Some may think summer is the time for kicking back and relaxing… other creatures find back-to-school much more rejuvenating.
How they still wedge themselves into the bed they shared as kittens, I don’t know. Sometimes the combined weight will cause the cat bed to careen off the edge of the Kitty Condo Tower, sending Meep’s pear-shaped butt hurtling through the air in a desperate attempt to land on her feet. She needs the tower to be a few feet taller to master that manuever.
Because as kittens are apt to do, they turned into Cats.
This cat formerly known as Mia — the perfect cat name I had chosen 21 years ago much the way a young girl would pick her favorite baby name — this cat has turned out to be not a Mia at all, much the way the name I dreamed of for my some-day daughter would be vetoed by my husband as the name of the girl in the back of class that ate paste. Mia just didn’t fit right. She was soon renamed Meep, in reference to the little squeaky peep she emits instead of a common meow. Of course from there, it was a slippery slope to Queen Meepersly Squeakersworth. (*Meep* )
In an unfortunate series of events, and without the use of performance-enhancing kitty treats or Ben & Jerry’s Mouse Tracks, she has morphed into a cat of Rubenesque proportions, a look that is difficult for a cat, or the rest of us for that matter, to pull off without ridicule. Yet another visit to the Vet confirmed that cats do come in all different shapes and sizes, like the rest of us for that matter, and, while unfortunate, her shape is within the scope of normal.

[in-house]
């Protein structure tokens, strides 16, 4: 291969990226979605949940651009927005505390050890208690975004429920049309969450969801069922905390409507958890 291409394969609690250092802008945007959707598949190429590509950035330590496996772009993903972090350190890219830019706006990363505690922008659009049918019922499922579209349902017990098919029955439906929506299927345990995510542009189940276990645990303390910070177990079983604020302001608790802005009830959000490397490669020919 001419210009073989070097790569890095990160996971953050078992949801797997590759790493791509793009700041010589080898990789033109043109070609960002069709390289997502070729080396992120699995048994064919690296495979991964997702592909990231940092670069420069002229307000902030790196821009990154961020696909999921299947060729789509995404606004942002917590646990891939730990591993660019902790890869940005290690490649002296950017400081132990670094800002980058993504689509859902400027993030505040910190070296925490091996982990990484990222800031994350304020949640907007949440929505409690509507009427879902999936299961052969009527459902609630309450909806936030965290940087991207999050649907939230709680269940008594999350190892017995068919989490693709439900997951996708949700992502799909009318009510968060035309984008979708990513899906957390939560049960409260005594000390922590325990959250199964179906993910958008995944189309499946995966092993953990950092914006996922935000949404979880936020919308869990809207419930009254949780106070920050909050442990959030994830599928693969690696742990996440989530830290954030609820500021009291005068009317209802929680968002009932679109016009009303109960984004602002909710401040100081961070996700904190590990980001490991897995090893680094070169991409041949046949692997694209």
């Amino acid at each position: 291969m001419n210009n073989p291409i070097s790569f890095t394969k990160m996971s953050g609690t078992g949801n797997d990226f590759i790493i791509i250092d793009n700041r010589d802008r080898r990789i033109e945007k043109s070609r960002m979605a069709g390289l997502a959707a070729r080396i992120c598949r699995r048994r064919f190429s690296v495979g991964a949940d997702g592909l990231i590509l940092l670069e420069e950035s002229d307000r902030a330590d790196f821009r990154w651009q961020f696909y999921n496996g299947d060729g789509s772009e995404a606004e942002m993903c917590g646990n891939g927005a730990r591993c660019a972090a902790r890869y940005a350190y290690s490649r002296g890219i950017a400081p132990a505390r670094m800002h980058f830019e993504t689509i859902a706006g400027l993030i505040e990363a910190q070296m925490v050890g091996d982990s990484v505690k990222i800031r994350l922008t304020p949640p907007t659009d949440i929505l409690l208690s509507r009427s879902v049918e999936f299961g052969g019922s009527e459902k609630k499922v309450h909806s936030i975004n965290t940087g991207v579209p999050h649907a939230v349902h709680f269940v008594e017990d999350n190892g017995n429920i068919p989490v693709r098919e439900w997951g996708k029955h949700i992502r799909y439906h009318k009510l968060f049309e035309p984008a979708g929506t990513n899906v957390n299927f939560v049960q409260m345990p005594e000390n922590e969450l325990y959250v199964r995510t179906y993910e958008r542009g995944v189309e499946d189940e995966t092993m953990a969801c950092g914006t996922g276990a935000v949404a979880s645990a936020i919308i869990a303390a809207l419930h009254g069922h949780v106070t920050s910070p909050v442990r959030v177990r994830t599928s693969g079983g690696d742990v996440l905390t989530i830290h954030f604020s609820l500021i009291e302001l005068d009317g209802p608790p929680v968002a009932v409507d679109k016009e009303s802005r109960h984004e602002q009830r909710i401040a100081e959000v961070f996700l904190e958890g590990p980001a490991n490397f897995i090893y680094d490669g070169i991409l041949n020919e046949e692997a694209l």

Cowboy, on the other hand, is a long, tall glass of water. He got to keep his name, because it fits him.
He has Ten Gallon ears.
So, by contrast? When Meep stands next to him? She looks like she has a tiny head and is wearing a furry hoop skirt.
Poor Little Bo Meep. Maybe kicking back will tone her abs?
O Christmas Tree, O Christmas Tree,
Why is a cat on top of thee?
O Christmas tree, O Christmas Tree,
why do the ornaments go * “wheeeeee!” * ???
The top does sway, the star did fall,
That’s why it’s tied right to the wall…
O Christmas Tree, O Christmas Tree,
A kitten treehouse you will be.
Happy Holidays to all!
With advance apologies to the many excellent housekeepers I know, please disregard the state of my windows.
Wait, um, I mean, those are not my windows… Ha! Silly me. Yeah this is definitely someone else’s house and that kitten just looks like my kitten Cowboy.
But the point remains: I have hit the 30,000 word mark on my NaNoWriMo quest, and am reminded that balancing on the very edge of my personal comfort zone makes my heart race, and the idea of leaping before I look? It is not the worst idea in the world. Sort of liberating, actually.
While on the way to the vet’s office for dear dog’s annual shot-fest and general probing, I received a call from a concerned neighbor. She had been watching a large coyote in the adjacent yard with amazement and curiosity; a very rare sight here in our burb. She was taking pictures of the huge animal sunning itself, when she suddenly saw our cat heading in that direction, pursued by not one but two amorous tomcats. (There has been a lot of catting around, a springtime hobby of Kitty and enviable aspect of the neutered cat pal lifestyle.)